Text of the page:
I have an ulterior motive for reviewing How to Ditch Your Fairy: writing a review gives me a good excuse to post the book’s amazing paperback cover. Go ahead and take a minute – get a real good look at that sucker. Take that, Tinkerbell! Now, we all know what they say about books and covers. But we’re going to ignore that for the moment – I’m giving you permission to judge this one. Because this book is very funny, a little bit subversive, and just sweet enough for some bright purple cursive script.
If you live in New Avalon and you’re unexpectedly good at something, you’ve probably got a fairy. It could be something amazing, like Rochelle’s clothes-shopping fairy. It could be something mostly useless, like a loose-change-finding fairy. Or it could be something that gets you unceremoniously stuffed into the back of a massive hockey player’s car every afternoon, like Charlie’s parking fairy. Charlie doesn’t have a car. Charlie doesn’t even LIKE cars, and she sure is sick of the smell of gasoline that seems to follow her around. When Charlie finds out that her arch-enemy Fiorenze is trying to get rid of her all-boys-like-you fairy, they hatch a plan to make a switch.
New Avalon is just different enough to make things interesting in Larbalestier’s world – and Steffi, the love interest, is conveniently new to town. His presence both provides a way to add some exposition about the many quirks of New Avalon, and also gives a voice to the readers’ questions and frustrations about the local customs. Steffi makes a great voice of reason when everyone around him goes on about the Ours – New Avalon’s local celebrities – or when the rules and restrictions at Charlie’s school seem way over the top. He’s also helpful for translating the slang, which I found sometimes clever and sometimes just distracting.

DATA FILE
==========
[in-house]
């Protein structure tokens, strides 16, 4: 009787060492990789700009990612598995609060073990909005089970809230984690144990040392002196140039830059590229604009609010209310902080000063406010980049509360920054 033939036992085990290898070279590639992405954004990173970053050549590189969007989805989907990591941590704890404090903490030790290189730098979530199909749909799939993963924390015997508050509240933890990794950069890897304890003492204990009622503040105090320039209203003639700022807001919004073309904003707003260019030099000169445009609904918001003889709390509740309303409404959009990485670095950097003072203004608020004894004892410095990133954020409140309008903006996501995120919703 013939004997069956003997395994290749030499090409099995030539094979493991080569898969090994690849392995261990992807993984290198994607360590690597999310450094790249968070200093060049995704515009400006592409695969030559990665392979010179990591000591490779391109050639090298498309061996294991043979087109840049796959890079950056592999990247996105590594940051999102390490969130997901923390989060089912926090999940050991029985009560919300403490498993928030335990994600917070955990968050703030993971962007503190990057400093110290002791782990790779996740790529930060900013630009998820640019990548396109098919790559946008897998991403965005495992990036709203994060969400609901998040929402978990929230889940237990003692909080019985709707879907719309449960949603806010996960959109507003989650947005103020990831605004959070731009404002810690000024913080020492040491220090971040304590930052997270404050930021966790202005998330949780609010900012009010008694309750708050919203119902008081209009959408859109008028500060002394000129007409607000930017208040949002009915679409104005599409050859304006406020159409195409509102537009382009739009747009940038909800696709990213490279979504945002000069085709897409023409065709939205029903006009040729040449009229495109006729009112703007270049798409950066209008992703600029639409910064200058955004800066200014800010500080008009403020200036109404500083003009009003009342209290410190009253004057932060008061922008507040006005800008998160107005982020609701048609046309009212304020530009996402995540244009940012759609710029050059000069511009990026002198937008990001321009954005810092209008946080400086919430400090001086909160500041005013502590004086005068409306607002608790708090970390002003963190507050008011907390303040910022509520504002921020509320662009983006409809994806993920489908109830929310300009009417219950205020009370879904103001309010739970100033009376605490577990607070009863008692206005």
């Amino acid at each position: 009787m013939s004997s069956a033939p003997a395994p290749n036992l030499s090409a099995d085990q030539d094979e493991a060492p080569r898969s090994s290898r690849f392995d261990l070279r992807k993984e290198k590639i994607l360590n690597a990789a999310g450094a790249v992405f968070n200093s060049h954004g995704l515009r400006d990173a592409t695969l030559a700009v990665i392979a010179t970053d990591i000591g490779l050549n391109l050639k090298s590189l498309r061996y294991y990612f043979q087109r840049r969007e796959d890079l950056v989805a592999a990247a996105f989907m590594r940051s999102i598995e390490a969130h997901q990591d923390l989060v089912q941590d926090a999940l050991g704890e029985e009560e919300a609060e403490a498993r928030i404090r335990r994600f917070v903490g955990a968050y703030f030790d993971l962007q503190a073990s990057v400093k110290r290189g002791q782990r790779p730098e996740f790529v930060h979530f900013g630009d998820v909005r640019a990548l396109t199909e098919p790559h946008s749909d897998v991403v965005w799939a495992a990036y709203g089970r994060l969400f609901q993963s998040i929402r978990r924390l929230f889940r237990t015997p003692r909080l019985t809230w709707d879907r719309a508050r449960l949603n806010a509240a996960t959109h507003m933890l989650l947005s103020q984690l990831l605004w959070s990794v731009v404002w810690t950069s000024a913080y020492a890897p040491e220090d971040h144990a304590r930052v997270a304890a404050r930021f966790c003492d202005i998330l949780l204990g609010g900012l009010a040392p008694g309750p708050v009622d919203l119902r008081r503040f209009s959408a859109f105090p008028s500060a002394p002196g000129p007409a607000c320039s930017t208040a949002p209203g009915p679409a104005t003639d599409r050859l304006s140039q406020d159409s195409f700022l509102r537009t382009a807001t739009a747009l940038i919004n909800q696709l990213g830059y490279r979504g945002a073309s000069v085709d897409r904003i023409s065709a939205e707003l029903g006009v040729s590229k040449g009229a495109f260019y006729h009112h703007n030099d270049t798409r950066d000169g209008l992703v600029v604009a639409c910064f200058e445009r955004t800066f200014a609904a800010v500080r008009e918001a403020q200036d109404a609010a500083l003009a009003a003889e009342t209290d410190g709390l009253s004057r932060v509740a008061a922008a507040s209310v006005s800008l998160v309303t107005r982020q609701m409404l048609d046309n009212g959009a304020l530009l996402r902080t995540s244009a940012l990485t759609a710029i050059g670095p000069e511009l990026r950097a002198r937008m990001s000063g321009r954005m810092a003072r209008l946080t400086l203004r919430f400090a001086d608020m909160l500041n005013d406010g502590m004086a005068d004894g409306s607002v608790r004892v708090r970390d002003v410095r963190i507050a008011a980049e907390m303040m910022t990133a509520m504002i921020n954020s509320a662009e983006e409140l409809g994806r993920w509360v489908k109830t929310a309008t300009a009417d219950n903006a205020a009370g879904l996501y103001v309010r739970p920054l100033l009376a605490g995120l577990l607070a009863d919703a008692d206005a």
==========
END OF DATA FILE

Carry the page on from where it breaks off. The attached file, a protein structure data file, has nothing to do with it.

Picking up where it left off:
Charlie attends the local sports high school, where calorie counts are mandatory for all students, discipline is tight, and getting too many demerits means missing game time. And Charlie absolutely thrives on all of this. It was one thing that made her feel very different from characters in many YA novels, where creativity and a quirkiness are the traits that are glorified much of the time. Some people prefer having rules to follow and high standards to strive for – and it’s nice to see one of those people show up in a book every once in a while.
The novel initially raised a lot of wonderful questions about the fairies. For one thing, not everyone in New Avalon believes that they exist, and no one really knows what they are, where they come from, or why some people have them. There seems to be some religious aspect to the fairies – people who don’t believe in them are not likely to have one, and are sometimes called “agnostics.” Fiorenze’s mother is a fairy expert, and Charlie and Fiorenze are guided by her extensive research. But Tamsin’s research is not just practical – it is ethical as well. She brings up some questions about the possible consequences of switching fairies. I was intrigued by a lot of these questions, and I wish they had been explored a little bit more – they mostly fall by the wayside as the story’s action takes off.
In the end, this was a good light read that I thought had the potential to be something more. But don’t let that take away from the fun of the story. It’s well worth reading for the luge scene alone!
Justine Larbalestier on the web.
Justine Larbalestier’s wonderful blog.